A disabled man who can't walk, talk or feed himself has had his benefits stopped and has been told he must prove he is unable to work before they can resume.
Ryan Norman, 20, from Darlington has required constant round the clock care from his mother, Ceneta, since he contracted meningitis at the age of four months.
She claims to now be in serious financial difficulties after the benefits were stopped on Ryan's birthday on September 1st.
He is now classed as an adult and faces a lengthy wait while his case is transferred.
Cenata, who has two other children aged 15 and nine, told the Northern Echo: "Everything seems to be such a struggle, they [the authorities] don't seem to think of him as a person at all.
"There's no communication between the children's side and the adult side at all - they blame each other and I'm passed from pillar to post. I don't know what I'm going to do."
Children's benefits operated by HM Revenue and Customs (HMRC) are stop when an individual turns 20.
Adult benefits are managed by Department for Work and Pensions (DWP). With the introduction of Iain Duncan Smith's radical overhaul of the benefits system, those benefits have been required to undergo a Work Capability Assessment.
Ceneta said: "Ryan cannot walk or talk, I have to feed him, help him to drink, do everything for him.
"He'll never work or do anything for himself. That didn't change overnight when he turned 20."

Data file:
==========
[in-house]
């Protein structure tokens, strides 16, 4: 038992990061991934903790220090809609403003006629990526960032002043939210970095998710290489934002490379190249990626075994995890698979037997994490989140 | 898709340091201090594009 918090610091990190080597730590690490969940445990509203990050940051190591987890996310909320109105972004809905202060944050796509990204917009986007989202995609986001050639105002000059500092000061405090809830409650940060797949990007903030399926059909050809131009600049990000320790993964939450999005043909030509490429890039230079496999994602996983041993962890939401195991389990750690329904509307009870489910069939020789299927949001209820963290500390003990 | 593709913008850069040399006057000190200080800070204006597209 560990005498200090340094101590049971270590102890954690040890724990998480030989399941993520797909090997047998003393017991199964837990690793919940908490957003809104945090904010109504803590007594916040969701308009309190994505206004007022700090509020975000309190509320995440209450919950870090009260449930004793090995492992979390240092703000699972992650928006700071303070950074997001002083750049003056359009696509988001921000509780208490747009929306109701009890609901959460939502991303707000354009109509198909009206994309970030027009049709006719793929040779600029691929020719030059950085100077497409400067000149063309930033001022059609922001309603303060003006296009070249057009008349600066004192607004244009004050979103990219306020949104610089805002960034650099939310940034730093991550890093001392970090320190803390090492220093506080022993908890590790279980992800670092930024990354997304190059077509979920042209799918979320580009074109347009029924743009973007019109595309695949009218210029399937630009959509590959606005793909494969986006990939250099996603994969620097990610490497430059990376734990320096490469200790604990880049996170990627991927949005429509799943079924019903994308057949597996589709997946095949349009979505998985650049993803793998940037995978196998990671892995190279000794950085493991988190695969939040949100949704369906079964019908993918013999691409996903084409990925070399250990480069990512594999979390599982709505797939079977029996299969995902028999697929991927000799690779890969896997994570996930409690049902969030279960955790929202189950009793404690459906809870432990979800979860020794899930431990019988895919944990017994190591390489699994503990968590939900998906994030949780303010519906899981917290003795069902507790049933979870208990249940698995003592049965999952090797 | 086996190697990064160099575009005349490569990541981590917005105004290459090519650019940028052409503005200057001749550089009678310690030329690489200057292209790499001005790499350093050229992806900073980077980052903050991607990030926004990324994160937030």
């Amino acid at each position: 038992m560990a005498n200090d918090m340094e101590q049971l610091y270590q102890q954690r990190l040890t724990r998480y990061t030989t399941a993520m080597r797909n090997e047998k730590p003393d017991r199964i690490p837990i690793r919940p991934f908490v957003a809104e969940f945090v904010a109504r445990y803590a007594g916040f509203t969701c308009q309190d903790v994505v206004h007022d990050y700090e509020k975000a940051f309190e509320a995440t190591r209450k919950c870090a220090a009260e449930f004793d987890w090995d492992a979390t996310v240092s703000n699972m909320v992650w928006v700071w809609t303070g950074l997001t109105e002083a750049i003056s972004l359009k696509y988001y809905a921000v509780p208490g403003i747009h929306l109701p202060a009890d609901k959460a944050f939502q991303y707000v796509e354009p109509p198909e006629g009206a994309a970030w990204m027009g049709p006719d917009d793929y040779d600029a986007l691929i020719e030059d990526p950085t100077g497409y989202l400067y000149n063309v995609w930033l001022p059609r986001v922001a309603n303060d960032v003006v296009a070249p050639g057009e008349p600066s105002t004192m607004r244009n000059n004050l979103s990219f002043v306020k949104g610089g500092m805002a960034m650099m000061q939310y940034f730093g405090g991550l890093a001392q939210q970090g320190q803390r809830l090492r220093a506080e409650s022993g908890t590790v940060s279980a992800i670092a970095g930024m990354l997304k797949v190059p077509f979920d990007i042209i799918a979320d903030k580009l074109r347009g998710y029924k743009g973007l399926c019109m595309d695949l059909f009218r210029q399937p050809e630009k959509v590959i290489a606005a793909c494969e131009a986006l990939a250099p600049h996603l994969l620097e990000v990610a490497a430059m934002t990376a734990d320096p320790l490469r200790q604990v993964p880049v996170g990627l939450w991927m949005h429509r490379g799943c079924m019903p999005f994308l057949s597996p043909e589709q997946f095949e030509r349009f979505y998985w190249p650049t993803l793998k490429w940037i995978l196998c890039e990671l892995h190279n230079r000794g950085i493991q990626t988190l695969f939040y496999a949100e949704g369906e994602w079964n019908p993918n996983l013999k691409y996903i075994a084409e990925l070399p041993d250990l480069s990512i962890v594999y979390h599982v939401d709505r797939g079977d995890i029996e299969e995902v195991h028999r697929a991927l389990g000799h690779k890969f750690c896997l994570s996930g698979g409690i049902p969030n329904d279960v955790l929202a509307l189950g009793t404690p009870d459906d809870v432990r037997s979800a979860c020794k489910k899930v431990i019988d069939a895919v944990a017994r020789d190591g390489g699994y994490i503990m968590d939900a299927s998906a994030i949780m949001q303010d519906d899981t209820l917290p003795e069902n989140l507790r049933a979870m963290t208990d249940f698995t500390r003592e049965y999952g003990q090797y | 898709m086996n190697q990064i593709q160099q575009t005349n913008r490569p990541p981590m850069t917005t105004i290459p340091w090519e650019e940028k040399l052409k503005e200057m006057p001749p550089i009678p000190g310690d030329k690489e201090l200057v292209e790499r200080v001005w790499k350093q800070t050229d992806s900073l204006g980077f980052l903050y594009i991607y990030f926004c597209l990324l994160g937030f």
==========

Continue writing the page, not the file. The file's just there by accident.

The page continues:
A spokeswoman for Darlington Borough Council told the Daily Mail: "The changes in benefit referred to are a result of Government policy.
"DWP are responsible for the assessment for these benefits not the council. However, the council is providing the family with advice regarding completion of the relevant forms and will continue to support the family throughout this matter."
The DWP insisted an assessment was not always necessary.
A spokeman said: "Disabled adults often have different support needs to children, and this is reflected in the different benefits available to people when they reach adulthood.
"Employment and support allowance is a benefit for adults who are too ill or disabled to work. To apply for it, someone just needs to fill out a form and provide some medical evidence.
"If we are given all the information we need to enable us to make a decision, there is often no need for a face to face assessment."Suggest a correction